You’ve just received your monthly SIR Report and your tank has not passed. The SIR data results say the tank is losing fuel.

If you’ve been using a dipstick to measure your wet stock, the best case scenario is that the data is incorrect because reconciliation procedures haven’t been followed.

The worst case scenario is that the data is correct, and your tank is leaking fuel.

But how can you decide on the next course of action if you don’t have confidence in the accuracy of your data?

What are the risks of inaccurate SIR data?

Tank reconciliation data shouldn’t be taken lightly – and for good reason. Inaccurate data can make a tank appear to be gaining or losing fuel and can mask potential issues with your tank, including potential leaks.

If your dipstick data is incorrect, the SIR Report may not even be able detect a leak.

Fuel leaks that go undetected cause extensive contamination to the surrounding environment and lose you thousands of dollars in revenue.

Of course, your tank may not be leaking, and your SIR data may just be inaccurate. But why take the risk? There are measures you can take to ensure your SIR data is accurate.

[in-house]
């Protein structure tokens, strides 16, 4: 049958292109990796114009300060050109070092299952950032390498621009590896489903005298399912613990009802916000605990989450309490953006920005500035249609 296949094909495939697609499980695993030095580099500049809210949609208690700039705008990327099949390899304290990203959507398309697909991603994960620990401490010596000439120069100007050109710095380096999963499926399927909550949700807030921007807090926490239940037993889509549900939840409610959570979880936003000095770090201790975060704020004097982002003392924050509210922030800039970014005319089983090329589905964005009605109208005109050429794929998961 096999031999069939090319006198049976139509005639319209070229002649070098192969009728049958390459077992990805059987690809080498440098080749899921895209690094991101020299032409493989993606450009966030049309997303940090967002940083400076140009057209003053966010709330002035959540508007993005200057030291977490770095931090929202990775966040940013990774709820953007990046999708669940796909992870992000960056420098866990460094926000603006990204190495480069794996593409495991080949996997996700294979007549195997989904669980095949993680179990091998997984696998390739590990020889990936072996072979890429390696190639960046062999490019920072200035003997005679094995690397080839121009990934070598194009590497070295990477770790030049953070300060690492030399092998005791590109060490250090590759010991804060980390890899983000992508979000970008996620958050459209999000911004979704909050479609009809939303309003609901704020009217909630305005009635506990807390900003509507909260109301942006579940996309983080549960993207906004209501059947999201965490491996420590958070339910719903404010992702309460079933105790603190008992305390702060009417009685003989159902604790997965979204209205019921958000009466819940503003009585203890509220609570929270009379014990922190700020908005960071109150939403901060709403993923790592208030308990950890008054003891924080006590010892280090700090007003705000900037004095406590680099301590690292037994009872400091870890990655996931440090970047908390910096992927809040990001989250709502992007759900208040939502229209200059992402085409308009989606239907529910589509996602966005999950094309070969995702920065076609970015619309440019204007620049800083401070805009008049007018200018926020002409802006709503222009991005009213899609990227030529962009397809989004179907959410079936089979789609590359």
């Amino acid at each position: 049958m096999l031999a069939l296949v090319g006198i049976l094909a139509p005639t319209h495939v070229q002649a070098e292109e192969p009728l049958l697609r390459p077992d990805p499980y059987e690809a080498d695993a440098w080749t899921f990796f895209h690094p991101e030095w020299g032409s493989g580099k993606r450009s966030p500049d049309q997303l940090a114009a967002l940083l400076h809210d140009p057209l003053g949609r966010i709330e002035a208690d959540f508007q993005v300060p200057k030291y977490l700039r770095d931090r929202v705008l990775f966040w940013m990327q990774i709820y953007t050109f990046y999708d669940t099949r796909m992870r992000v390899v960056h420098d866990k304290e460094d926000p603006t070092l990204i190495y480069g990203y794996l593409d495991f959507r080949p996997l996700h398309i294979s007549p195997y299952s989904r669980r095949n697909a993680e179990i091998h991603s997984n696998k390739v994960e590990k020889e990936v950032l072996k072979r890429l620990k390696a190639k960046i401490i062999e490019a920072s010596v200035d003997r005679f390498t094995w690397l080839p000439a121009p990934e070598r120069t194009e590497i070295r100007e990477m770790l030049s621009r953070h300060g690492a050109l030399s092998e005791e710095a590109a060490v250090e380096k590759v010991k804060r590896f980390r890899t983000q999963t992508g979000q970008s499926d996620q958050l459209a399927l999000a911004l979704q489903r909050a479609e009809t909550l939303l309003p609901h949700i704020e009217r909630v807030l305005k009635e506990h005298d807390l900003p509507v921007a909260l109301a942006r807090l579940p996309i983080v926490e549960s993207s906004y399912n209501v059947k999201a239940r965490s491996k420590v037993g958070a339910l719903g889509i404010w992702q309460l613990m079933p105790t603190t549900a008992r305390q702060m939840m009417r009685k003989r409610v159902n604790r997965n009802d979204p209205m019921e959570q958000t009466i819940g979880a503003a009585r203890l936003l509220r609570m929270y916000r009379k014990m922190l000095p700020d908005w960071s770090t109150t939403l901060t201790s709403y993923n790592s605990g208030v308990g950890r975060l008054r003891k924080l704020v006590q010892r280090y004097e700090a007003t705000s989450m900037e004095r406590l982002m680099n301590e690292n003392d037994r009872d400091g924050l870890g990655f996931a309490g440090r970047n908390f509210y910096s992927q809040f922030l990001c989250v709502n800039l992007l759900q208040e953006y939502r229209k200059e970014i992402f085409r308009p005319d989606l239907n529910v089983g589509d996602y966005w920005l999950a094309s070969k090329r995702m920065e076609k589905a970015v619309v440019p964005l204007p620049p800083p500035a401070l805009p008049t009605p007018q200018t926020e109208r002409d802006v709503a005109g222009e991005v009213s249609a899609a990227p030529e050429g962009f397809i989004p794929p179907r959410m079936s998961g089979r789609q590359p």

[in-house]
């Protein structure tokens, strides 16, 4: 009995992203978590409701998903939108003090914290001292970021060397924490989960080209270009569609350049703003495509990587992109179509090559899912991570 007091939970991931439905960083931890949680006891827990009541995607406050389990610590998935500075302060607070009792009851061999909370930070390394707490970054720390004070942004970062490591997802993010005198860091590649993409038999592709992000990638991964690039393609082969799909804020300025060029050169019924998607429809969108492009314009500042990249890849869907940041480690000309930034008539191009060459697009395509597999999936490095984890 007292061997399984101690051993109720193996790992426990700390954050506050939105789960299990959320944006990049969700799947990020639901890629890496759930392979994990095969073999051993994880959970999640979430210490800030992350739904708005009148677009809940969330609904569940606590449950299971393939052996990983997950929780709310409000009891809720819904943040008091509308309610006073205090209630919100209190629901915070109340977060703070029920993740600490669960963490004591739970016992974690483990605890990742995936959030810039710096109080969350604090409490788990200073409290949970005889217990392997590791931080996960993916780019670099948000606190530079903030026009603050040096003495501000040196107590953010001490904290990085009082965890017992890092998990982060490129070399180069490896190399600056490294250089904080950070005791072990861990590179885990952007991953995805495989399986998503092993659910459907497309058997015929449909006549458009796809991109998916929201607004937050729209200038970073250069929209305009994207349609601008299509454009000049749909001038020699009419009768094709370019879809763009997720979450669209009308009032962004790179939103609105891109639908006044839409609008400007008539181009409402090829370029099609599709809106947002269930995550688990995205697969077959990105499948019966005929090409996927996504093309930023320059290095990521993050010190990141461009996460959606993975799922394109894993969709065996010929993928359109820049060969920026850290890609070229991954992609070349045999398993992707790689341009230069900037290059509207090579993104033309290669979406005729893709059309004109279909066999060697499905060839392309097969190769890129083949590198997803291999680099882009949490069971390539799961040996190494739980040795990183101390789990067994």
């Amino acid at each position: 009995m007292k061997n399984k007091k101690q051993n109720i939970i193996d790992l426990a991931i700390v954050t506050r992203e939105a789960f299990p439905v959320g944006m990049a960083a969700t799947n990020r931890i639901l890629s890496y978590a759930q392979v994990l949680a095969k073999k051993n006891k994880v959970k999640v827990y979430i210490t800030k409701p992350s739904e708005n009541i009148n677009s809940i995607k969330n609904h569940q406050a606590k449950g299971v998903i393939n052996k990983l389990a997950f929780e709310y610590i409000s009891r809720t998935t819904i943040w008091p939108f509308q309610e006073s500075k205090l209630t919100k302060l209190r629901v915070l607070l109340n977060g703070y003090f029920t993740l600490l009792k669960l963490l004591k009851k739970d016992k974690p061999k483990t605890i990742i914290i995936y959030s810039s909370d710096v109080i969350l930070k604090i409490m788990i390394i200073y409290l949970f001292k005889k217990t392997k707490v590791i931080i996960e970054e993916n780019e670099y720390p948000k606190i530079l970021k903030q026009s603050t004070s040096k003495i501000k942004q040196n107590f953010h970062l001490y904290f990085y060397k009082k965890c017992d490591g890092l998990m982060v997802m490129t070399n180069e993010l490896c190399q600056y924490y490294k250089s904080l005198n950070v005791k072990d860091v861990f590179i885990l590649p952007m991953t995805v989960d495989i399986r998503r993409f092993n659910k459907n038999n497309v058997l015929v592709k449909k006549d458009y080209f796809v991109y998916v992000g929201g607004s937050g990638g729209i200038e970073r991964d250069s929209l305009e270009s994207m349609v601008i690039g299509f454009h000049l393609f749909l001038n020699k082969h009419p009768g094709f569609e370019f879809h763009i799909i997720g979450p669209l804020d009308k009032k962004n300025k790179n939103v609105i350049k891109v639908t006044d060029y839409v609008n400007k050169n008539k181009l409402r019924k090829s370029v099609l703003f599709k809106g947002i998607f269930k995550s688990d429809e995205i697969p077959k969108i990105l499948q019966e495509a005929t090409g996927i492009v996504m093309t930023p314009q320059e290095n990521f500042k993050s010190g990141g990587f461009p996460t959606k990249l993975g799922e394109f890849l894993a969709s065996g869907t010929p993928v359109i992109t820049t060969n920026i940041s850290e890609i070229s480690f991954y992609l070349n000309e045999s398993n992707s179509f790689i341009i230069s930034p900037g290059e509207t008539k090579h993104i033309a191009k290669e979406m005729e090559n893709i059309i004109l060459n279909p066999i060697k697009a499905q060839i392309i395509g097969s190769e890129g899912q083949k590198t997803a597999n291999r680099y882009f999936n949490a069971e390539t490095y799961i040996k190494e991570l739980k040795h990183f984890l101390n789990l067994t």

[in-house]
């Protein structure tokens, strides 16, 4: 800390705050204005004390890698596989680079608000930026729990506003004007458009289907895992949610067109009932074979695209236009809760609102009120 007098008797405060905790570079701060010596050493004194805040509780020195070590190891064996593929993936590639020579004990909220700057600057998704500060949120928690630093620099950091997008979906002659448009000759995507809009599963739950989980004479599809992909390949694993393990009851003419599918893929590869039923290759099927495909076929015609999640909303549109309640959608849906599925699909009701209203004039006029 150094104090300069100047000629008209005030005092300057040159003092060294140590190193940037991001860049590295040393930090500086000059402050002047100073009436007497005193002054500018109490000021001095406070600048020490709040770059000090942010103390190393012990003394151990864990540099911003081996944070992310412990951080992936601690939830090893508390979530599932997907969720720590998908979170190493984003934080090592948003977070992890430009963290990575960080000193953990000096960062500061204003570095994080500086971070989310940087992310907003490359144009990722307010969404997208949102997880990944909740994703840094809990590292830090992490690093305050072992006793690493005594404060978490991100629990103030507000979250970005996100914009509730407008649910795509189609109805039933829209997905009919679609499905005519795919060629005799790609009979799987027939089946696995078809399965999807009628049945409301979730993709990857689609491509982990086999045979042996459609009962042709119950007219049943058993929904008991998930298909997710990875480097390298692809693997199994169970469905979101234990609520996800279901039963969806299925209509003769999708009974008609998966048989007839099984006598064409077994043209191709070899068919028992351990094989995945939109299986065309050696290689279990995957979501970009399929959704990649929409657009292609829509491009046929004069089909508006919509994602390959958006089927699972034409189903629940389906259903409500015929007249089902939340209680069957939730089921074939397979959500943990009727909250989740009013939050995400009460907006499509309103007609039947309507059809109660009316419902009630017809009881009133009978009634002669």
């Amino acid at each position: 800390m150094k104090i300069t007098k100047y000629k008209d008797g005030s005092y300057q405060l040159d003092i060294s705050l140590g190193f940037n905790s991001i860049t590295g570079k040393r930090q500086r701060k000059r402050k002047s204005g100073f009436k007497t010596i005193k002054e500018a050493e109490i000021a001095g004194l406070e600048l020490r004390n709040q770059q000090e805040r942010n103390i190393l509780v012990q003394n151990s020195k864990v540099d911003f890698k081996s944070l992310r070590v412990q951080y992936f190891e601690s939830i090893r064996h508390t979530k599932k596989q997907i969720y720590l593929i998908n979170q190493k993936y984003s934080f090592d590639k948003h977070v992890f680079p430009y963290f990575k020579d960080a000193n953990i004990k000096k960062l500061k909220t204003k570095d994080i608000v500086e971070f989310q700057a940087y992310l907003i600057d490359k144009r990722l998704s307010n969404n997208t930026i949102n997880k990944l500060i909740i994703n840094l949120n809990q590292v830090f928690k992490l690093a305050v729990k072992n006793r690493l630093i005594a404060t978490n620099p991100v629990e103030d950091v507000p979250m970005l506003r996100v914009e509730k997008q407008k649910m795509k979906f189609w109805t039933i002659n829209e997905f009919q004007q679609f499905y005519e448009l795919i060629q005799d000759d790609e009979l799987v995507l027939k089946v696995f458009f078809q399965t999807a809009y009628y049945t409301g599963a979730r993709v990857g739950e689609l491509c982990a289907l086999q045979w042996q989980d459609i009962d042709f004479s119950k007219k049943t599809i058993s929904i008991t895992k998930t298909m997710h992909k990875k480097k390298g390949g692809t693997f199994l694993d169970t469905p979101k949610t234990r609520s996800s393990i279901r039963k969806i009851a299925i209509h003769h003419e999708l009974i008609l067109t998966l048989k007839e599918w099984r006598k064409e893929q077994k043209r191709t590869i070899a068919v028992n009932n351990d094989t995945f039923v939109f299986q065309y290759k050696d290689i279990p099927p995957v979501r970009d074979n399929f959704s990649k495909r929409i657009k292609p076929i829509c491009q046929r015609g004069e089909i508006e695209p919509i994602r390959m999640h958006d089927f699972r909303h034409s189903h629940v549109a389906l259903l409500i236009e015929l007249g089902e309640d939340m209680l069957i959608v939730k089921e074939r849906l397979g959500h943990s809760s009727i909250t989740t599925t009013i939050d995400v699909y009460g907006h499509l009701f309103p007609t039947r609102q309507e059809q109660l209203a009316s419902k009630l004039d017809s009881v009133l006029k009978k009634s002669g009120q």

Here are 5 tips to get accurate SIR data:

At EMS, we recommend actioning these five tips to get your data accurate every time you measure your tank.

  1. Timing is everything. Record the sales and dip readings at the same time every day. Ideally no fuel should be sold between recording sales and dipping the tank.
  2. Be consistent. Our recommendation is to dip the tank 3 times and take the average, rounding to the nearest increment of the dipstick. Diesel can be tricky, so dip slower to get a more accurate reading.
  3. Cover the ins and outs. Have you included all your deliveries, meter tests or tank swaps? Are you recording the right delivery volume? Check that your sales data is collating properly.
  4. Revise your data. If you see something odd, dip again.
  5. Ask the experts. EMS is always available for advice via phone, email and the data entry portal.

**Any person who causes pollution to occur is required to report the pollution to the EPA and to stop it from continuing. The pollution level is then assessed for clean-up and management to occur to protect the community and the environment. The overall objective of the EPA in relation to contaminated land is improving environmental and human health outcomes.  Further information on the EPA’s management of fuel leaks is available here.

Extracted from EMS and updated by NSW EPA 19 June 2017.